Delhi talks: Former CEC Navin Chawla says money, muscle power have now increased to 'unprecedented degree'
Navin Chawla rues, 'Could we have imagined a time when criminals, convicted and jailed, would conduct their campaigns from behind bars?'
Navin Chawla served as the 16th Chief Election Commissioner of India and his tenure was mired in controversy.
He argues that money and muscle power have now raised their ugly heads to an unprecedented degree.
He also asks, 'Could we have imagined a time when criminals, convicted and jailed, would conduct their campaigns from behind bars?'
Editor's Note: This is the eighth in a 10-part series of interviews with well-known residents of Delhi on issues that they believe define the 2019 Lok Sabha election.
Navin Chawla’s devotion to Mother Teresa is written about more than his being a bureaucrat. Whenever the latter part would be mentioned, critics would make it a point to accuse him of having a political affiliation. That the Chawlas, both Navin and his wife Rupika are well-connected is well known, as is the fact that they are counted as among the personal friends of the Gandhis. There is a bonding that turned into friendship and many close to him say that his allegiance has been controversial and adversely affected his career prospects. He was targeted by non-Congress governments, though critics allege that he ruled the roost whenever the Congress was in power, more particularly the Gandhis.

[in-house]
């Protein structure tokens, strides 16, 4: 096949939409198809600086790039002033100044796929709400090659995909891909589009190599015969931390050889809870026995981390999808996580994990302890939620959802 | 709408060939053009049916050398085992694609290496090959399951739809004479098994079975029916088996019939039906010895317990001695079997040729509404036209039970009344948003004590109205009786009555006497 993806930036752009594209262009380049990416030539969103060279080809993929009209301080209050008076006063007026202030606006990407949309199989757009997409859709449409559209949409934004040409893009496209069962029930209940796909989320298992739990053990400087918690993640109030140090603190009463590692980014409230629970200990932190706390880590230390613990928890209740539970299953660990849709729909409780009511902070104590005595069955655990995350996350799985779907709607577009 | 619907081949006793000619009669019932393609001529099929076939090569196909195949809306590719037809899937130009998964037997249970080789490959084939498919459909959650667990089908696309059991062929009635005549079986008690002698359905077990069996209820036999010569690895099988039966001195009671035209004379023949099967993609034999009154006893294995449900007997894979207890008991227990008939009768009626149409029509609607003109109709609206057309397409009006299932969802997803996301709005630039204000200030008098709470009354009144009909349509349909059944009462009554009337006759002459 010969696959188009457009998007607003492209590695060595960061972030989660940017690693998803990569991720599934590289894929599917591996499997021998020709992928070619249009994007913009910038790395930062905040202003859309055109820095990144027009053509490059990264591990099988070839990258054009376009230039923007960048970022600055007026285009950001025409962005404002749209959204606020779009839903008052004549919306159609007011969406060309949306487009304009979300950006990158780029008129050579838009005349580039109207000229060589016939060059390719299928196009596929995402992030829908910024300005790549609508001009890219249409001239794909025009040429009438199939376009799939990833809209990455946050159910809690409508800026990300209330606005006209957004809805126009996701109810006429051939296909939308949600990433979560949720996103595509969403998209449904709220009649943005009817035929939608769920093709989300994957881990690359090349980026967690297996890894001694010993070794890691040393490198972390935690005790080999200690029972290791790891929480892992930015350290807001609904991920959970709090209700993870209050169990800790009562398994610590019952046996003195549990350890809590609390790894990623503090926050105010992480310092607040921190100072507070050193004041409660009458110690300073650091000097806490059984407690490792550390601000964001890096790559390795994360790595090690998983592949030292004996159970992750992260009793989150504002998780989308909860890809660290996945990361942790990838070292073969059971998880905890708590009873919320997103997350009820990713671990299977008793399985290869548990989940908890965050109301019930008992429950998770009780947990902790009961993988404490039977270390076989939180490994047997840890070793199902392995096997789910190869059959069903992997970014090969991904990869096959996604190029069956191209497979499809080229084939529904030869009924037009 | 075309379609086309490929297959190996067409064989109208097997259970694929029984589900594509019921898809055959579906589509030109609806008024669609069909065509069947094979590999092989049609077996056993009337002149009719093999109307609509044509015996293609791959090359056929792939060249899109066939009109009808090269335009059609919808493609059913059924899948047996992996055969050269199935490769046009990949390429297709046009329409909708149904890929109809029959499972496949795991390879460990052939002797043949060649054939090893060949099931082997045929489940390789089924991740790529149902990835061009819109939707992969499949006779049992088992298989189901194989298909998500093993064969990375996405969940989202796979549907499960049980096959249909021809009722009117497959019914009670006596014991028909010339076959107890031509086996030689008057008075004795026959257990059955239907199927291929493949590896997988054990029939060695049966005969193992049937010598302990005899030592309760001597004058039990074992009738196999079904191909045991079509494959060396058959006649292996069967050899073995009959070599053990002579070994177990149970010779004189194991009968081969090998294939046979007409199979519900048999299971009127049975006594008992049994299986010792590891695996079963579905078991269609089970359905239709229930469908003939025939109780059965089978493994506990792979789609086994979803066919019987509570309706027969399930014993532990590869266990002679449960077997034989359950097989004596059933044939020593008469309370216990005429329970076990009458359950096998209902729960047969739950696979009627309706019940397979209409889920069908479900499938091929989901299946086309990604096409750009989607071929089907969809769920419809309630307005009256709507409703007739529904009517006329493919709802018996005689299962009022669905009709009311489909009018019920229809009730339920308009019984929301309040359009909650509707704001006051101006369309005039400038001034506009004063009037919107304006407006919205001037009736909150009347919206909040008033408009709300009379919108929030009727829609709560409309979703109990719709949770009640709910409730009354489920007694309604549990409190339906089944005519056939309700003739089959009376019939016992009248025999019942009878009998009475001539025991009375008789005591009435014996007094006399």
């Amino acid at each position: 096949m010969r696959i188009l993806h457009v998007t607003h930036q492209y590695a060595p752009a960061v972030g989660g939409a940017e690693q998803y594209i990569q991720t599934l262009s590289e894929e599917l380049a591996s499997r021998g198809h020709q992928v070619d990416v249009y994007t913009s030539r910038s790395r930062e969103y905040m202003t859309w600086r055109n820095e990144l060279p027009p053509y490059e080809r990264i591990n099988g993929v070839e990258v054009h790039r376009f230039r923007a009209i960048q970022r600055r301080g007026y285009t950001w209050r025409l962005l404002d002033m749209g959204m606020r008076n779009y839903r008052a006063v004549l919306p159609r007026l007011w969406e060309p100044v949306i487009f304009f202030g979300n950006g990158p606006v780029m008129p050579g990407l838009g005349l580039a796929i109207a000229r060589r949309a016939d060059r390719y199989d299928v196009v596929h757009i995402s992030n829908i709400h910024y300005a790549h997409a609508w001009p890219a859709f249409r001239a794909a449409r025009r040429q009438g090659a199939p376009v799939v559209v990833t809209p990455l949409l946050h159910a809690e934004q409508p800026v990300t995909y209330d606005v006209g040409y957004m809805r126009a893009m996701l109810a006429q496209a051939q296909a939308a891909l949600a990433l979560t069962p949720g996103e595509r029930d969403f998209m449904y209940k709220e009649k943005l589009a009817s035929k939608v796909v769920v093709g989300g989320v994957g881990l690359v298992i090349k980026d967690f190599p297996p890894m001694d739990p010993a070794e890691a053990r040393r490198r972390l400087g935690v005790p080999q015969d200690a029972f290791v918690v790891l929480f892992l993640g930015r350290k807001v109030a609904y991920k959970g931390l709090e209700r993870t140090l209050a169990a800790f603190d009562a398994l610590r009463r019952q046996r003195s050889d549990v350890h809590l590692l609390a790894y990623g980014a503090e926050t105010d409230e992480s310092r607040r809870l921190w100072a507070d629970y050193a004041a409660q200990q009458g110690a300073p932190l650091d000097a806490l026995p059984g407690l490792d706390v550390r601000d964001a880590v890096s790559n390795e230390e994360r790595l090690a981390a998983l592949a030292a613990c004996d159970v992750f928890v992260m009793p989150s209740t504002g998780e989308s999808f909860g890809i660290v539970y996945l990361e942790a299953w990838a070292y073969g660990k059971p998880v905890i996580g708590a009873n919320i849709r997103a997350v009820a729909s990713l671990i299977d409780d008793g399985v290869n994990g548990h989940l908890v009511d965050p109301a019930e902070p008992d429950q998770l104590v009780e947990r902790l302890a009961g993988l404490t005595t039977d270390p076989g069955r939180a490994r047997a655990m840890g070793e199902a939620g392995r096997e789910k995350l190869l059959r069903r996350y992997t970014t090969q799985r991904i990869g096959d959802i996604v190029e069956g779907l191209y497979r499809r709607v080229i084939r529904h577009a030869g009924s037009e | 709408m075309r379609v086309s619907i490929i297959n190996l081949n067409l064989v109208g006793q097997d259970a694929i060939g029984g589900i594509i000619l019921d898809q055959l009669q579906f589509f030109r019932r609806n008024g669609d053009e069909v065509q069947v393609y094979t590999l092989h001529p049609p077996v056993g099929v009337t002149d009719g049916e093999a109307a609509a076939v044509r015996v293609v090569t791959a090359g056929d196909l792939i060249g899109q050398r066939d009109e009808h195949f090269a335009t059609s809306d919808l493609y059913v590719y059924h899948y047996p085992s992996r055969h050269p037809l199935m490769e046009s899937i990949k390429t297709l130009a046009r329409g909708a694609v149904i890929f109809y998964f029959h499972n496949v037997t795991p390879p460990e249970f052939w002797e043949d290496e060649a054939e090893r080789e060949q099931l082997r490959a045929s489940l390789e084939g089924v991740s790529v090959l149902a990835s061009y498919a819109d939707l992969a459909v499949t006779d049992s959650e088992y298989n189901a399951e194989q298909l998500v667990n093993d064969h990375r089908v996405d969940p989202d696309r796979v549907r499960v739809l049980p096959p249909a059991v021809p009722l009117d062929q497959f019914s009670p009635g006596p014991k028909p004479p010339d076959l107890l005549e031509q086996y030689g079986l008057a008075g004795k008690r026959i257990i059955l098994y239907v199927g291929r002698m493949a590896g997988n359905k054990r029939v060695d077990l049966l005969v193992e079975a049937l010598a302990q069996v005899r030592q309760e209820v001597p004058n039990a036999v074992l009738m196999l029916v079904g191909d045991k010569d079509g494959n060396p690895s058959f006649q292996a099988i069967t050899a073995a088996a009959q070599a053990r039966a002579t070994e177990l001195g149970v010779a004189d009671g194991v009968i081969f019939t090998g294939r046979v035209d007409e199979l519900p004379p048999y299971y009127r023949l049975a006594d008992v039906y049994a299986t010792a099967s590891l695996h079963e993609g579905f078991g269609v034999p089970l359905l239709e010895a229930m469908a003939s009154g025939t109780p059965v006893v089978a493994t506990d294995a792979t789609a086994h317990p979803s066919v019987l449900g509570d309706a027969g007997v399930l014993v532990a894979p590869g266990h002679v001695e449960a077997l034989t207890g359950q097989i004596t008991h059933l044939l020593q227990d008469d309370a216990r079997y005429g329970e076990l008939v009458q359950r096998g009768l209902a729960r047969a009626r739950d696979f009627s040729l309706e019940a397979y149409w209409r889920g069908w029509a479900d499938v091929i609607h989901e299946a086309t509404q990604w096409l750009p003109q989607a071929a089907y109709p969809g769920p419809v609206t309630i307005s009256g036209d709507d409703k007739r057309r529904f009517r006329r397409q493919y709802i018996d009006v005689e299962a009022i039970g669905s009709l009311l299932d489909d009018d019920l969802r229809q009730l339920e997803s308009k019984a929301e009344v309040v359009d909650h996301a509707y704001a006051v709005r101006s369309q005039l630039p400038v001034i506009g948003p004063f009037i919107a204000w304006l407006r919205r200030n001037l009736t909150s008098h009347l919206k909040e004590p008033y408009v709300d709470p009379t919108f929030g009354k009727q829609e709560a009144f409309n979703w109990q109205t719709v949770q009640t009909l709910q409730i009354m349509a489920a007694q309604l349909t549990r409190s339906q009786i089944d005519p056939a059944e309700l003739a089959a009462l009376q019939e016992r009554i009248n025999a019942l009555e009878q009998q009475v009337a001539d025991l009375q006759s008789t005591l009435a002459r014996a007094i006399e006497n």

Chawla, however, steered clear of the barbs and whenever the going got tough, immersed himself in his favourite pastime — writing.
His devotion to Mother Teresa has been his greatest source of strength and while he brushes aside all allegations of his political allegiance, he emphasises on his Mother Teresa connection. If he continued in service despite the controversies, it was because she had extracted a promise from him that he would not leave government service. Her last words to him were to go and touch the lives of the poor. He did so by setting up NGOs and working for hearing-impaired children and leprosy patients.
Chawla served as the 16th Chief Election Commissioner of India and his tenure was mired in controversy. Yet, he won praise for conducting several elections smoothly. His authorised biography of Mother Teresa won critical acclaim.
An early memory of Chawla was that of former prime minister Jawaharlal Nehru lifting him by his ears to congratulate him.
He recalls, “My formative years shaped me. My parents were forward-looking in their thinking and beliefs. They were not especially religious. My father belonged to the Arya Samaj, a movement that eschewed formal religious practice. My mother too, was raised in pre-Partition India and many of her friendships were cemented in culturally evolved Lahore.